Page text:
about Oswald and Silvia Duran                      P.D. Scott '95 118-27
-pp.134-135
---------------------------------------------
[Note: Frederick Crews was a Berkeley professor and friend of Scott's. Crews is mostly known for his ongoing attempts to dismantle Sigmund Freud.]

Peter Dale Scott is one of my favorite living poets. His non-fiction books are harrowing, dossier-like researches into what almost all Unistatian citizens would rather not know, or because of existing neural circuitry, are probably incapable of knowing, much less understanding. And yet he's always somehow poetic; it's this odd courageousness that I find so compelling in his writings.

The book from which I've quoted in this blog entry was the third of his Seculum trilogy of poetry. The first two volumes were Coming To Jakarta: A Poem About Terror, followed by Listening To The Candle: A Poem on Impulse. I read the trilogy and a few other of his books within a two month period a couple of years ago, and it proved a major hack into the deeps of my consciousness.

Here's a less-than 3 minute talk by Scott about JFK, and he disagrees with Chomsky about the assassination:

20 comments:

Royal Academy of Reality 1132 said...

Great post. So much to read. I liked the video clip, and I like that he says he doesn't know who killed JFK.

Anonymous said...

PDS is brilliant.

Royal Academy of Reality 1132 said...

Patter Day Saints?

michael said...

The thing about PDS: he's probably still trying to figure out who killed JFK.

Among very many other areas of interest.

If Anonymous has any other poets who SEEM similar in mind, I'd like to hear it.

@Royal Academy: If/when you get to PDS, I'd be very interested to hear/read what you think.

Royal Academy of Reality 1132 said...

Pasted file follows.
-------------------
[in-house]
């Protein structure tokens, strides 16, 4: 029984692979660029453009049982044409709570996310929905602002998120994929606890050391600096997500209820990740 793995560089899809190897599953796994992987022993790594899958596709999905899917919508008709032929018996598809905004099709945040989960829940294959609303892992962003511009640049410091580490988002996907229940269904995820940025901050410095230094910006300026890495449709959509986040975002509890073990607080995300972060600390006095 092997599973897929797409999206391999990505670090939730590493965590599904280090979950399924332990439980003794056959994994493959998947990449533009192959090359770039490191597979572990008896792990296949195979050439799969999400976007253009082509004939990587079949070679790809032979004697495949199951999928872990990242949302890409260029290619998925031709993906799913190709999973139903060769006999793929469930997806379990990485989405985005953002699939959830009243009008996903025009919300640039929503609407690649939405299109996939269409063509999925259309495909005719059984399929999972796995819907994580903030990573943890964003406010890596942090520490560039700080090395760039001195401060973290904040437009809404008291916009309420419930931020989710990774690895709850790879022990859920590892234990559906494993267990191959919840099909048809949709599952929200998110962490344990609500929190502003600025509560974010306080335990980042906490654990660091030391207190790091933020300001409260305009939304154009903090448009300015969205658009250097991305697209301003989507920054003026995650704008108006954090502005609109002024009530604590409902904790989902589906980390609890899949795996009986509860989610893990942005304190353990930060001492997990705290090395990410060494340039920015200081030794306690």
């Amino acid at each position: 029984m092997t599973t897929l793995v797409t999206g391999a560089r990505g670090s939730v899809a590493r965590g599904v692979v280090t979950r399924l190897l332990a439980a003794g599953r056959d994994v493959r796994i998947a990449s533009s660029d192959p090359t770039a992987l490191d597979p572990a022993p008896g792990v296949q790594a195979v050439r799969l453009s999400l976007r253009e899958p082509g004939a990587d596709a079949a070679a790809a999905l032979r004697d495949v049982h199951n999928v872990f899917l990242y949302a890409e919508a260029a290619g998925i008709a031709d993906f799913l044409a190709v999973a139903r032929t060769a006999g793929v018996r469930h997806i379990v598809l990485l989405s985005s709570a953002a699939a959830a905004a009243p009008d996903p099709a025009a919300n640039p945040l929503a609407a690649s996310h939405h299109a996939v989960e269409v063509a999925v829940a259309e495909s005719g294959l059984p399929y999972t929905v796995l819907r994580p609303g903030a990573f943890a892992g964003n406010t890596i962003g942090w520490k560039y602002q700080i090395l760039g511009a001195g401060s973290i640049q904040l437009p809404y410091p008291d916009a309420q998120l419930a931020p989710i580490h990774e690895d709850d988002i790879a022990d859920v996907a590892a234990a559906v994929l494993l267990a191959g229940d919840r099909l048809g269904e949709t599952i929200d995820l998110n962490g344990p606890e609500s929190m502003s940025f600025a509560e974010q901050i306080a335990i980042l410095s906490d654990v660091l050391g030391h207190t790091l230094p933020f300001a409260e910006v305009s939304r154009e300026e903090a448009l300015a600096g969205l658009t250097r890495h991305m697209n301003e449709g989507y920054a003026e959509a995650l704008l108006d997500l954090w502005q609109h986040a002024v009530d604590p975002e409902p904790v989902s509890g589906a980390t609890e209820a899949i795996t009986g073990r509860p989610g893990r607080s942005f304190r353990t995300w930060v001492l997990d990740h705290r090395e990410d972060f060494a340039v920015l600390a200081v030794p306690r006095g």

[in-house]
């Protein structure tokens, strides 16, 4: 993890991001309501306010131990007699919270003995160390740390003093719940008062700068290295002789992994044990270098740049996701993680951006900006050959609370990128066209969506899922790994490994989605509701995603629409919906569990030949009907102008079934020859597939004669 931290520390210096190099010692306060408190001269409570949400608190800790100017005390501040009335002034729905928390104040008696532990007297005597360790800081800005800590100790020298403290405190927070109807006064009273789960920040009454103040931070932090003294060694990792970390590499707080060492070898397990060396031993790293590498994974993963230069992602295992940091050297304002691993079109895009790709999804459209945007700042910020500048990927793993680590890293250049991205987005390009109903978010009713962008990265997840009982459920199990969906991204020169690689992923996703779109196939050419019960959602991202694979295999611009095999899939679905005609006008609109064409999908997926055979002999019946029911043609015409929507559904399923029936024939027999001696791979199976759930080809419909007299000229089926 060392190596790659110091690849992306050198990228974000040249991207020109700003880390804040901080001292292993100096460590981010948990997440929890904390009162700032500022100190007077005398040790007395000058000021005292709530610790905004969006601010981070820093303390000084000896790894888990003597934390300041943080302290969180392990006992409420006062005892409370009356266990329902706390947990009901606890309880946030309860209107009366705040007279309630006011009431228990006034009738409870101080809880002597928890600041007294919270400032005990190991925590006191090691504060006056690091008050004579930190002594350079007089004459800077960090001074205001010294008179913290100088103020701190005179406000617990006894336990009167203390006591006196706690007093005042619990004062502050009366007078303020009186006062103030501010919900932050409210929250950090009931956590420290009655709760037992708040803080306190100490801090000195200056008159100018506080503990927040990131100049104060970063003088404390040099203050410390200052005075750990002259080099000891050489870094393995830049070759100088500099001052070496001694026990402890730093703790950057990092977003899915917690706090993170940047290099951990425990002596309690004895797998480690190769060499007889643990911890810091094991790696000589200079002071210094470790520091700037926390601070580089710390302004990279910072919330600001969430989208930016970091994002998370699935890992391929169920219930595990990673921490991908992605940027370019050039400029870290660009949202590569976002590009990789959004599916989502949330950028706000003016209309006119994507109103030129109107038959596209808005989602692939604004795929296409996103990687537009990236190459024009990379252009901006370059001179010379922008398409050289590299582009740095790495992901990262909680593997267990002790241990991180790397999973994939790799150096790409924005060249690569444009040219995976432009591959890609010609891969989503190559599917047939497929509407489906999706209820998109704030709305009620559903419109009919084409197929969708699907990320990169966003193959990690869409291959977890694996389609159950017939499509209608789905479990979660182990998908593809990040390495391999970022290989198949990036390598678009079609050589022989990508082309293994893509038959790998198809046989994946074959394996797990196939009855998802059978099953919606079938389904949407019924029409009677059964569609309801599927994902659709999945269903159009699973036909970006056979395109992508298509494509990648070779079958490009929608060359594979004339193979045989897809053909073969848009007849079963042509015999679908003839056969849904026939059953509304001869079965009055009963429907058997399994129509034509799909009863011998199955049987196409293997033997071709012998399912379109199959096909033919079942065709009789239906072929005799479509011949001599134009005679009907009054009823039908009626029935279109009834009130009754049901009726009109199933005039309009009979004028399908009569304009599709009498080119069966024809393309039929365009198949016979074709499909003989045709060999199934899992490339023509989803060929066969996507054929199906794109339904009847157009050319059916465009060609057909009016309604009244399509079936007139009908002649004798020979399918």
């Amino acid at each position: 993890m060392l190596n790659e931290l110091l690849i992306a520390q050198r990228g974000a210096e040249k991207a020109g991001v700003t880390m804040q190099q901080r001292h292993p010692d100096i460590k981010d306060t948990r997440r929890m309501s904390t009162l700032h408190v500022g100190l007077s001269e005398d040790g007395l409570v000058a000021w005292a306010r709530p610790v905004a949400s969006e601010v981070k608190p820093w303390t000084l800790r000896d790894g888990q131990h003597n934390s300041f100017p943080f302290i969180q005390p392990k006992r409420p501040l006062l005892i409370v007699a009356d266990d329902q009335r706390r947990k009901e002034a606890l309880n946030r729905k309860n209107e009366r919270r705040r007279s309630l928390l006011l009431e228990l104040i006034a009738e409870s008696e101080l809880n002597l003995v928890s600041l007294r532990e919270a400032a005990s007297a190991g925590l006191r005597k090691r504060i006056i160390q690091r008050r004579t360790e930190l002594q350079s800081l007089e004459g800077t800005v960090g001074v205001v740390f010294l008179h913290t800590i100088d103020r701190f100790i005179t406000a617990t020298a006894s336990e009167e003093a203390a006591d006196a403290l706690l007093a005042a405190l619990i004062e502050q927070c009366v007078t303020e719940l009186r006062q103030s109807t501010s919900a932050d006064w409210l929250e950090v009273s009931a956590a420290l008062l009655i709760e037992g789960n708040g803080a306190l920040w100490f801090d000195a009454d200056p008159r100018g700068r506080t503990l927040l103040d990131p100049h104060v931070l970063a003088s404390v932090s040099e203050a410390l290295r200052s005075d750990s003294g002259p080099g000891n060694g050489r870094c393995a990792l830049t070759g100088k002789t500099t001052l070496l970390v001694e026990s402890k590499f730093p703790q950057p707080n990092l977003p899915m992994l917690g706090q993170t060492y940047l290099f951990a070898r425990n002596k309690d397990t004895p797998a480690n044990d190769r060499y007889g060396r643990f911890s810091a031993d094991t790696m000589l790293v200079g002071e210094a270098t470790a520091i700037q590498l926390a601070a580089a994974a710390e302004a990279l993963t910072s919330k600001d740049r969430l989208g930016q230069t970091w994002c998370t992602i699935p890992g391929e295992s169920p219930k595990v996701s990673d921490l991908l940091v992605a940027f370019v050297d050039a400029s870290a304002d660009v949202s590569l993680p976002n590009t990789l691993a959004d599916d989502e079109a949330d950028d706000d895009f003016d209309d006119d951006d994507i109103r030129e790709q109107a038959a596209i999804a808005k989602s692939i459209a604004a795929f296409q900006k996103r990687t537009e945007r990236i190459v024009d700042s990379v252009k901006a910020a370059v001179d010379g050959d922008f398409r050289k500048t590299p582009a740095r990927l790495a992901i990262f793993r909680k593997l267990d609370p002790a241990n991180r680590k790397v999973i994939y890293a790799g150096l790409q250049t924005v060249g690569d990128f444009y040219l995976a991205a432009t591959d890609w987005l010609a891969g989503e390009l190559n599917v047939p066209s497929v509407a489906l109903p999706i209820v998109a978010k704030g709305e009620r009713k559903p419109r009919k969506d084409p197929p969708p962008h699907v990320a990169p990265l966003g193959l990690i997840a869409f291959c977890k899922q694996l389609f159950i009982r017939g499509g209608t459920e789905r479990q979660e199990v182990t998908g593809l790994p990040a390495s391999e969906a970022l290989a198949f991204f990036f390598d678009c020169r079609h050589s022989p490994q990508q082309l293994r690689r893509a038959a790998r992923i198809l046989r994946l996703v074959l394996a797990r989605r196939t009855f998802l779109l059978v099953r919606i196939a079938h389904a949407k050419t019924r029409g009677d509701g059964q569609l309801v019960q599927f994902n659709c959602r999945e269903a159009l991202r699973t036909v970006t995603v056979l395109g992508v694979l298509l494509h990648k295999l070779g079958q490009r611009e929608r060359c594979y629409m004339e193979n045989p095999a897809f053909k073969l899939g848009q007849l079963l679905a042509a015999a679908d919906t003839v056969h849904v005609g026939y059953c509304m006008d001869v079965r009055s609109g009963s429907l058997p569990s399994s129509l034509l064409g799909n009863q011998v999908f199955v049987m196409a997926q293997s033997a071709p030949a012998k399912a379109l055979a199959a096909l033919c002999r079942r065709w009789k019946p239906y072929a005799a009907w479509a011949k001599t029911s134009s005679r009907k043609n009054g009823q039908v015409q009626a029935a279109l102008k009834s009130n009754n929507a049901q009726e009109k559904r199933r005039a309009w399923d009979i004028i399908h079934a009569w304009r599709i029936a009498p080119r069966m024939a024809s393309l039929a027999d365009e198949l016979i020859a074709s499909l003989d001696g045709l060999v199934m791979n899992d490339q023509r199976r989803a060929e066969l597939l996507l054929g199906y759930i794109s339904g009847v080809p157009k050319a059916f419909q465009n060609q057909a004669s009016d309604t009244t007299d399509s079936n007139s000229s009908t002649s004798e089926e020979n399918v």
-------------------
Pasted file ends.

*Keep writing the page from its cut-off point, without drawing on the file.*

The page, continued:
My local libraries have _9/11 and American Empire_, _Cocaine Politics_, _Drugs, Oil, and War_, Obstruction of Justice_, _"Dark Star" and Other Cosmic Jams_, _The War Conspiracy_, and _Deep Politics and the Death of JFK_. Which one do you recommend I start with?

michael said...

@Mr. 1132: I wd think you'd be innarested in the Seculum trilogy of poetry books (in the 811 section of the library), but if you want to get into the non-fic Deep Politics (in the 362 or 973s), check out The War Conspiracy first: it's older and he's built from there. That one gives you a good grounding re: his thinking style, his documentation, his voice. After that, Deep Politics and the Death of JFK. Cocaine Politics was written with Jonathan Marshall. IIRC. There were about five books roughly on that same subject that came out within a two-year period, all spooky, all seemingly indebted to McCoy's Politics of Heroin in Southeast Asia, and I think I dialectally perused four or five of those at one time, all of them stacked next to my reading chair, and I can't say what was distinctive about PDS/Marshall there, as they're all intertwingled in my mind.